Clinton S. Golden and Harold J. Ruttenberg, The Dynamics and Brothers, 1942, p. 82.

[16]

of Industrial

Democracy,

Harper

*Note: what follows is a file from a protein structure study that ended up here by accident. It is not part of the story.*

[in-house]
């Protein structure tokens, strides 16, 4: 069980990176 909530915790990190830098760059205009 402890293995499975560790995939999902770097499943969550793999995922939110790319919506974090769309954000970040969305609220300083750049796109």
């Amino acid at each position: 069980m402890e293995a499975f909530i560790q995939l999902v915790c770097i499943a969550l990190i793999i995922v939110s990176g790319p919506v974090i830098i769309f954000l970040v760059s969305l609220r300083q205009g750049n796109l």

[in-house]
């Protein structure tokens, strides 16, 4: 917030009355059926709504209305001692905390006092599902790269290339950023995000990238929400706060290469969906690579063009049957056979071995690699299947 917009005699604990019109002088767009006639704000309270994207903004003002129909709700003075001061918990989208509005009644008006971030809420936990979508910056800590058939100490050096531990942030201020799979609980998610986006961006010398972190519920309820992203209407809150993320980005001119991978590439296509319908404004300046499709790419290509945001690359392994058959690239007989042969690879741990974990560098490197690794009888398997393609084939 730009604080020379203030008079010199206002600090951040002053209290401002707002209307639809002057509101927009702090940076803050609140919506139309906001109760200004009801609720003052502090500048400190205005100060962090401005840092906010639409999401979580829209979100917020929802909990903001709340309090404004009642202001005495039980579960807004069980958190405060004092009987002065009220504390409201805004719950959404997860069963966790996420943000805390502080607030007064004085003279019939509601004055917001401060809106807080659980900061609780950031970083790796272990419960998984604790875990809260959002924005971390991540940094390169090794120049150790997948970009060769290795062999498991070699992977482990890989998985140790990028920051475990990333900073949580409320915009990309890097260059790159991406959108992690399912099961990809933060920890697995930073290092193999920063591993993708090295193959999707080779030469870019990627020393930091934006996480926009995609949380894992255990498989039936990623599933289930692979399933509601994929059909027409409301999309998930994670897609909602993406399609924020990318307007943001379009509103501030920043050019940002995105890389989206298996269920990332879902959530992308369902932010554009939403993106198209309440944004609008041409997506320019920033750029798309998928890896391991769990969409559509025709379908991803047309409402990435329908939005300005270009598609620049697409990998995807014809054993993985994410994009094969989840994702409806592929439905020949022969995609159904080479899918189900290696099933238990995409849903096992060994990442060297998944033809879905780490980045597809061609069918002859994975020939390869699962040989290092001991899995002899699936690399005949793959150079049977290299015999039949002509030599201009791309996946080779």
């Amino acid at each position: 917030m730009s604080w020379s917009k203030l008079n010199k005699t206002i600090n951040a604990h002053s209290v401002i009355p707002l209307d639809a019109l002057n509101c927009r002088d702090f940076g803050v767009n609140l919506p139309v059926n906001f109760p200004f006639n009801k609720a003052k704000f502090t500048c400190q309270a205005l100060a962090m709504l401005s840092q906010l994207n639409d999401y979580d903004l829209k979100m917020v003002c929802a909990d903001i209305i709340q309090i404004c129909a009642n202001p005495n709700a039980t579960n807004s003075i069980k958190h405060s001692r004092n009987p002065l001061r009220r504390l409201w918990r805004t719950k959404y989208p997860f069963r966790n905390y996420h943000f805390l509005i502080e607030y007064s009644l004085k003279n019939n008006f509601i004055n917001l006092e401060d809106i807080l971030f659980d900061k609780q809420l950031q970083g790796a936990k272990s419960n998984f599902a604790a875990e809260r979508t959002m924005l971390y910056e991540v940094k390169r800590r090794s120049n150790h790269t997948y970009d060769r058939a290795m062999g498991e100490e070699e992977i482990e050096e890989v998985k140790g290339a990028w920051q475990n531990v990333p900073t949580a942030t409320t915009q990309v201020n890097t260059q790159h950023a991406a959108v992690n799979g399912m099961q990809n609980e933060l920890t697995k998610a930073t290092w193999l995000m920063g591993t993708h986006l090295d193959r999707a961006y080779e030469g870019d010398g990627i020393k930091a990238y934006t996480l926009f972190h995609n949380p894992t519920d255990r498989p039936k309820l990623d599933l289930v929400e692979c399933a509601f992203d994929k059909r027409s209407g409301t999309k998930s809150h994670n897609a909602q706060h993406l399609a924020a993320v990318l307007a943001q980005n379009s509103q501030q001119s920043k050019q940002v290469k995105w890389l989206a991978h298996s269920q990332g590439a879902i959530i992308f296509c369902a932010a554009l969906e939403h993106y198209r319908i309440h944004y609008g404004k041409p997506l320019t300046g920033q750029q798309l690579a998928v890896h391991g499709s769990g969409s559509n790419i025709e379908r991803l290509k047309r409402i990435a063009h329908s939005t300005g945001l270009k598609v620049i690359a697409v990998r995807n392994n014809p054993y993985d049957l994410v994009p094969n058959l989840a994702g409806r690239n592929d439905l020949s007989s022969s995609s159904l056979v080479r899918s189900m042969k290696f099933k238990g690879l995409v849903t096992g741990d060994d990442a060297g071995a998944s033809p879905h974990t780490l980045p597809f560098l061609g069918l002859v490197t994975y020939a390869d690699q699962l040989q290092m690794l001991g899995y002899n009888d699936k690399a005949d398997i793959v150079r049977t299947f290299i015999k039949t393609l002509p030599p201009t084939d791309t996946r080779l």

Among standard precepts of wage settlement, at least two have not been available to the parties. No point was served by surveying what other employers in the same industry in the same area paid since they all paid the same.24 Such reference to the "market" or "prevailing" rate was meaningless. Under plant-byplant bargaining it has been a standard criterion. Nor was there any "leader" whose rates or rate of increase could be emulated by the other companies, since they all acted in concert. Application of other standards has been complicated. The general level of rates in the local labor market has been another customarily accepted point of reference. But pulp and paper mills have been located in labor market areas with quite diverse wage levels. Rates in the Puget Sound area, for example, have been substantially higher than in Southern California. Puget Sound rates, if used as the basis of adjustment, would be abnormally high for Los Angeles, and Los Angeles rates abnormally low for the Puget Sound area. "Ability to pay" also has been more difficult to ascertain. Some mills have used modern machinery, some have had virtually obsolete equipment. Some mills have been very efficiently managed, others less so. Labor as a percentage of total cost has been much higher in converting plants than in pulp mills. Comparative product prices also have fluctuated. Sometimes prices for pulp have been the most favorable, other times for paper, other times for converted paper products. Consequently the profit positions of the mills at any moment of time have been quite different, and the impact of any given wage bargain on costs not at all uniform ; nor has the situation been static. Productivity per man-hour and changes in productivity similarly have been quite variable from mill to mill. Thus neither labor market nor product market influences have been as persuasive as if bargaining were on a plant-by-plant basis. The diversity of conditions in both the pertinent labor markets and the product markets taken together has on occasion been doubly upsetting, as will be noted in a subsequent section. Reference, consequently, has been made more to factors external than internal to the industry, and more to equity than to economics. The cost of living has recently been used by the parties as a point of reference ; but of more particular use have been wage 24